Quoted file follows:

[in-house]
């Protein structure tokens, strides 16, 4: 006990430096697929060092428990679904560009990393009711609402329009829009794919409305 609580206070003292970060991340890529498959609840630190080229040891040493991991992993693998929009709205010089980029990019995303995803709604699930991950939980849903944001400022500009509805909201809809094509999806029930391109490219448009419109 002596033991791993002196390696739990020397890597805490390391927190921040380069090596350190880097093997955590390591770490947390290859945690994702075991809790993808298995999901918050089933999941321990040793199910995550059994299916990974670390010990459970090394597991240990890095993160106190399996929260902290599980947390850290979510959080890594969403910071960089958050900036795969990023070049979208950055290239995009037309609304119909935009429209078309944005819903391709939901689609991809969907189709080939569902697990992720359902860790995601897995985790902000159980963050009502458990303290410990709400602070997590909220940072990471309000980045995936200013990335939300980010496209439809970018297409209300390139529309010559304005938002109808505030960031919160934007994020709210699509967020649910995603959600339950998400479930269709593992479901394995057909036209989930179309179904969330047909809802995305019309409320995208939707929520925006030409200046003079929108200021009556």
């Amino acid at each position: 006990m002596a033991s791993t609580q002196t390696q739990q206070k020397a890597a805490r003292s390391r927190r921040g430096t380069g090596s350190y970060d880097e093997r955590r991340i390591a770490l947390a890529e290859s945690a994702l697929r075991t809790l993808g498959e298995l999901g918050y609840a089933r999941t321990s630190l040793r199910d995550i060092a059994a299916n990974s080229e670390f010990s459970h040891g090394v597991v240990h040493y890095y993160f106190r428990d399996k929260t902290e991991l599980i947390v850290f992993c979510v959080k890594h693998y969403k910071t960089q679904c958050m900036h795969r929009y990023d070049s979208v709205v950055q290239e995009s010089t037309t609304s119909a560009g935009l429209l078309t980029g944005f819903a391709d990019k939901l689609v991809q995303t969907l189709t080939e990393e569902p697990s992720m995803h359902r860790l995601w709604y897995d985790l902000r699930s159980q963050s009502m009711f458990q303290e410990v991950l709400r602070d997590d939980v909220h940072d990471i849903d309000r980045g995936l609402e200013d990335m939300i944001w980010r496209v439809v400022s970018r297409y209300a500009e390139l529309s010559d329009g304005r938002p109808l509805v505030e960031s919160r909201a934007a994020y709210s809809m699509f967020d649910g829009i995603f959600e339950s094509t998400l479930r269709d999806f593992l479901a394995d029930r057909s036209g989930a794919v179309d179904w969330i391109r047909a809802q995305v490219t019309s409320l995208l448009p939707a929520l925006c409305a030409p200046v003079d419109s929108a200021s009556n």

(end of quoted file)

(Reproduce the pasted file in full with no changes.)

[in-house]
């Protein structure tokens, strides 16, 4: 006990430096697929060092428990679904560009990393009711609402329009829009794919409305 609580206070003292970060991340890529498959609840630190080229040891040493991991992993693998929009709205010089980029990019995303995803709604699930991950939980849903944001400022500009509805909201809809094509999806029930391109490219448009419109 002596033991791993002196390696739990020397890597805490390391927190921040380069090596350190880097093997955590390591770490947390290859945690994702075991809790993808298995999901918050089933999941321990040793199910995550059994299916990974670390010990459970090394597991240990890095993160106190399996929260902290599980947390850290979510959080890594969403910071960089958050900036795969990023070049979208950055290239995009037309609304119909935009429209078309944005819903391709939901689609991809969907189709080939569902697990992720359902860790995601897995985790902000159980963050009502458990303290410990709400602070997590909220940072990471309000980045995936200013990335939300980010496209439809970018297409209300390139529309010559304005938002109808505030960031919160934007994020709210699509967020649910995603959600339950998400479930269709593992479901394995057909036209989930179309179904969330047909809802995305019309409320995208939707929520925006030409200046003079929108200021009556």
């Amino acid at each position: 006990m002596a033991s791993t609580q002196t390696q739990q206070k020397a890597a805490r003292s390391r927190r921040g430096t380069g090596s350190y970060d880097e093997r955590r991340i390591a770490l947390a890529e290859s945690a994702l697929r075991t809790l993808g498959e298995l999901g918050y609840a089933r999941t321990s630190l040793r199910d995550i060092a059994a299916n990974s080229e670390f010990s459970h040891g090394v597991v240990h040493y890095y993160f106190r428990d399996k929260t902290e991991l599980i947390v850290f992993c979510v959080k890594h693998y969403k910071t960089q679904c958050m900036h795969r929009y990023d070049s979208v709205v950055q290239e995009s010089t037309t609304s119909a560009g935009l429209l078309t980029g944005f819903a391709d990019k939901l689609v991809q995303t969907l189709t080939e990393e569902p697990s992720m995803h359902r860790l995601w709604y897995d985790l902000r699930s159980q963050s009502m009711f458990q303290e410990v991950l709400r602070d997590d939980v909220h940072d990471i849903d309000r980045g995936l609402e200013d990335m939300i944001w980010r496209v439809v400022s970018r297409y209300a500009e390139l529309s010559d329009g304005r938002p109808l509805v505030e960031s919160r909201a934007a994020y709210s809809m699509f967020d649910g829009i995603f959600e339950s094509t998400l479930r269709d999806f593992l479901a394995d029930r057909s036209g989930a794919v179309d179904w969330i391109r047909a809802q995305v490219t019309s409320l995208l448009p939707a929520l925006c409305a030409p200046v003079d419109s929108a200021s009556n």